New York Harmonic Society: Die Schöpfung

Event Information

Venue(s):
Steinway Hall

Manager / Director:
Lafayette F. Harrison

Conductor(s):
Frédéric Louis Ritter

Price: $1.50 reserved; $1

Event Type:
Choral, Orchestral

Record Information

Status:
Published

Last Updated:
22 August 2018

Performance Date(s) and Time(s)

23 Jan 1868, Evening

Performers and/or Works Performed

1)
aka Schopfung; Creation
Composer(s): Haydn
Text Author: Swieten
Participants:  Thomas Orchestra;  New York Harmonic Society;  George Simpson (role: Uriel);  John Rogers Thomas (role: Raphael; Adam);  E. J. Connolly [org-pf];  Maria Scoville Brainerd (role: Gabriel; Eve)

Citations

1)
Announcement: New York Post, 20 January 1868.

“The oratorio season at Steinway Hall will be continued on Thursday evening by the performance of the ‘Creation.’ Miss Maria Brainerd, Mr. George Simpson, and Mr. J. R. Thomas will be the soloists. The full chorus of the Harmonic Society and Mr. Thomas’s orchestra have also been charged.”

2)
Advertisement: New-York Times, 20 January 1868, 7.
3)
Advertisement: New York Herald, 21 January 1868.
4)
Announcement: New-York Times, 23 January 1868, 4.
5)
: Strong, George Templeton. New-York Historical Society. The Diaries of George Templeton Strong, 1863-1869: Musical Excerpts from the MSs, transcribed by Mary Simonson. ed. by Christopher Bruhn., 23 January 1868.

“Ellie and me to Steinway Hall for the Creation. Not very crowded. Chorus admirable--orchestra very good--soli respectable, but a little deficient in strength and spirit.  The tenor was perhaps an exception. ‘[Illeg.] native worth’ was charmingly sung—as it well deserves to be—and was encored. We missed Parepa’s fire and power and brilliancy, especially where the soprano sings against the chorus, as in ‘The Marvelous Works.’ But her substitute Mrs. or Miss Brainerd was of average merit, or above it. The audience seemed appreciative and did not talk.

I never heard this magnificent composition with more delight. To say nothing of its grandeur and beauty, it is wonderful for the wealth of varied musical thought which it embodies. Every one, almost, of the great multitude of independent original phrases, that copiously illustrate every recitative and aria, is beautiful and suggestive. The work is an inexhaustible mine of Musical Form. After hearing but half of it, one is nearly satiated and exhausted, and incapacitated for full enjoyment of the half that remains—just as the first six courses of a heavy state dinner prevent one from appreciating the courses that follow.  The first part of the oratorio—say to the end of ‘The Heavens are telling’ is about as much as an average mortal can fairly take in and digest at a single sitting.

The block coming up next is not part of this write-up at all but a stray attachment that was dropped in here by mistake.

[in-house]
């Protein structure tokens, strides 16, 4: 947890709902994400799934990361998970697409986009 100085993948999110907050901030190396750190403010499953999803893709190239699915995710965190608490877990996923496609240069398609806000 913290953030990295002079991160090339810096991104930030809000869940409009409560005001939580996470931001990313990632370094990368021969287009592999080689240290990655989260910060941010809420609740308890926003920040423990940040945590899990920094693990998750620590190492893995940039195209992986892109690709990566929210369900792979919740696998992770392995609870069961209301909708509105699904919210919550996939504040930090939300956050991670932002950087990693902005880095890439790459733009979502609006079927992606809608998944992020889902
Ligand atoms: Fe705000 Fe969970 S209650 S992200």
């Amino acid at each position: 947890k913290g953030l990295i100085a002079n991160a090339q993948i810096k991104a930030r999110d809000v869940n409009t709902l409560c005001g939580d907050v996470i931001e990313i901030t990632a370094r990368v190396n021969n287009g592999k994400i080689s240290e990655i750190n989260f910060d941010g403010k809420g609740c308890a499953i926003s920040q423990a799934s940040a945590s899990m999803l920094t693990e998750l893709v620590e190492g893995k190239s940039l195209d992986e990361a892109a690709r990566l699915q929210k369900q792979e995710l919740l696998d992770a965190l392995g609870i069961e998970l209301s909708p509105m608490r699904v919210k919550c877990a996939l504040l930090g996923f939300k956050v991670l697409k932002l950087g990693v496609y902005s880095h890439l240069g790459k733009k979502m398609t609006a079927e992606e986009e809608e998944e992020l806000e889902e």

Much impressed by Haydn’s wonderful faculty of suggesting by musical language the focus and movements of matter. Of course I do not mean what is called ‘imitative music’—the orchestral mimicry of natural sounds. That is seldom tolerable—generally vulgar, inartistic and vile. Haydn has sinned much in that way, but in this work he has done so but once—at least conspicuously—videlicet in the tootling and murmuring of his tom-pigeons in the ‘Bird Song,’ so called. The suggestion I speak of is not imitation, but something far higher,  e.g.—one example out of very many—one sees it in the accompaniment to ‘By heavy beasts the ground is trod’ and to ‘The light & flaky snow.’ So too the sparkling flashing little flute notes that make themselves heard through the orchestra in the accompaniment of ‘In his eyes with brightness shines the soul.’ So the crescendo of color & of light in the prelude to ‘In splendor bright,’ & the exquisitely delicate contrast between the first part of that melody (or recitative?) and the second—‘With softer light and milder beams’ and the third little concluding passage in which the orchestra becomes silent, and the unsupported voice seems to suggest ‘the space immense of the azure sky,’ & to be wandering through its loneliness.